In the know
Experience can be an older job-seeker’s best friend
“People looking for jobs are … more likely to run into a manager in need of a specific skill or a specific strength, and that’s where that experience comes in.”
T im O’Brien likes to tell friends that he’s on the “better side of 50.” What does he mean by that? Well, that’s a good question.
“I have to be honest, I used to just think it meant how you looked, like when people say their right profile is better than their left profile,” O’Brien says. “I thought it was just some goofy expression.” Today, the 58-year-old accountant from Arlington, Texas, feels a bit differently.
“It means I’m on the right side of the age spectrum,” he says. “I’m the guy who’s on the right side of the game.”
That game, O’Brien says, is today’s job market. Once convinced he had to cloak his age at all costs, O’Brien says he now leads with it any time he heads into a job interview.
“I want them to know up front that I’m the guy with experience,” he says.
After working more than 30 years for a “top-shelf” accounting firm, as he puts it, O’Brien abruptly found himself out of a job in 2010.
“It was a purge, essentially,” he says. “They got rid of people who had put in enough time to earn the top end of the scale. Nothing scientific about it. They just cut the people who made the most money.” O’Brien says he found himself scrambling for work.
“I had two kids in college and a house that was in need of about $50,000 in repairs,” he says. “I was desperate.”
So desperate, in fact, that O’Brien said he would lie about his age on applications and during interviews.
“Everyone I spoke with told me no one hires people older than 50,” he says. “I figured I’d say what I had to say.”
That is, until he got caught. O’Brien is quick to point out that he never lied on forms or when asked to clarify his age, but his resume bumped up his college graduation date by 15 years.
“My wife was the one who busted me,” he says. “She said ‘If you think someone’s going to believe that mug of yours isn’t even 40 yet, you’re delusional.’”
O’Brien says he revised his resume, worked with an outplacement firm and rebranded himself as an experienced money man, “the guy who knew where the bodies were buried,” he says. The strategy immediately paid off. O’Brien says he was hired by an insurance firm in Dallas for a six-month assignment to clean up their financial books. It took him 10 weeks, thanks to relying more on face-to-face discussions with those responsible for the financial decisions and a multi-level approach to finding the right answer. He was the right hire.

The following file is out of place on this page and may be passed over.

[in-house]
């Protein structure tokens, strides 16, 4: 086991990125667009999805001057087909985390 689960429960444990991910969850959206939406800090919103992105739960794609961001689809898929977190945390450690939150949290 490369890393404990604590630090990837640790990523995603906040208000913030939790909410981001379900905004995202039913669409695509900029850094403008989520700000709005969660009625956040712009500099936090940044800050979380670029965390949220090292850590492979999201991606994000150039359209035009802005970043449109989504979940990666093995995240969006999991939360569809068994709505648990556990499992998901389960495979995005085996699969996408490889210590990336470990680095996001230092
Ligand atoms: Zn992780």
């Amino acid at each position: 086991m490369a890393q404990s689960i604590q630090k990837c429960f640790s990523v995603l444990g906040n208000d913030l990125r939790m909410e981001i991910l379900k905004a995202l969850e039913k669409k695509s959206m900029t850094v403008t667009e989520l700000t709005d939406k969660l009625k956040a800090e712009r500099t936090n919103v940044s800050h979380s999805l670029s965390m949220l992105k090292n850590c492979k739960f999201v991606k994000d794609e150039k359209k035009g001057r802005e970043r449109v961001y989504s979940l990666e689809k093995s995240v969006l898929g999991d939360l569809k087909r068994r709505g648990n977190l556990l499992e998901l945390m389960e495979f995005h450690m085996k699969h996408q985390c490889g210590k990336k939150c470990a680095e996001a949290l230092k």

Don’t run from your experience
Career consultant Edward Bracks, who specializes in placing executives in financial firms in New York and New Jersey, says O’Brien’s decision to play up his experience should be a strong example to anyone over the age of 50 who’s looking for a job.
“People looking for jobs are always going to run into interviewers and managers who won’t be able to get past their age,” Bracks says. “Let’s just admit that up-front. But they’re more likely to run into a manager in need of a specific skill or a specific strength, and that’s where that experience comes in.”
Delta Wilson, a former trainer for United Airlines in Chicago, says when used correctly, experience trumps all other attributes and can be used to secure most jobs.
“Anyone can be enthusiastic. Anyone can be aggressive. Anyone can say they work well with others,” Wilson says. “How many people can say they’ve been there and done that? You add that experience to any other trait, whether it’s confidence, creativity — whatever — and you’re looking at the ideal candidate.
Look the part
Wilson says older applicants often work too hard to fit in with their younger competitive counterparts. She recalls “seeing guys come in with ridiculous shirts and women come in wearing borderline inappropriate clothing, just so they could look young. It didn’t work. They looked ridiculous.”
At the same time, some older applicants looked, according to Wilson, like they “just stepped off a bus on their way to a free dinner.” In other words, “iron your pants, wear a simple tie, look professional,” she says. “You know those cliches about how older people dress? Rumbled clothes, lots of layers, gigantic shoes, thick scarves? Avoid those cliches.
On the hunt
Although he likes taking project-based assignments, O’Brien says he’s now looking for a full-time job.
“I like going in and fixing up a company’s books, but I also like stability and routines. Maybe that’s the older guy in me coming out,” he says. “Now, I’m looking for a full-time job because I know I can help out more if I have a chance to really dig in.”
O’Brien says he’s already received two offers but turned down both.
“One was a brutal commute and the other just didn’t seem like the right fit, at least for my last full-time job ever, I hope,” he says. “But if it’s not, I’ll survive. I’ll just be the 65-year-old guy who comes in and fixes everything you’ve been doing wrong the past 10 years.”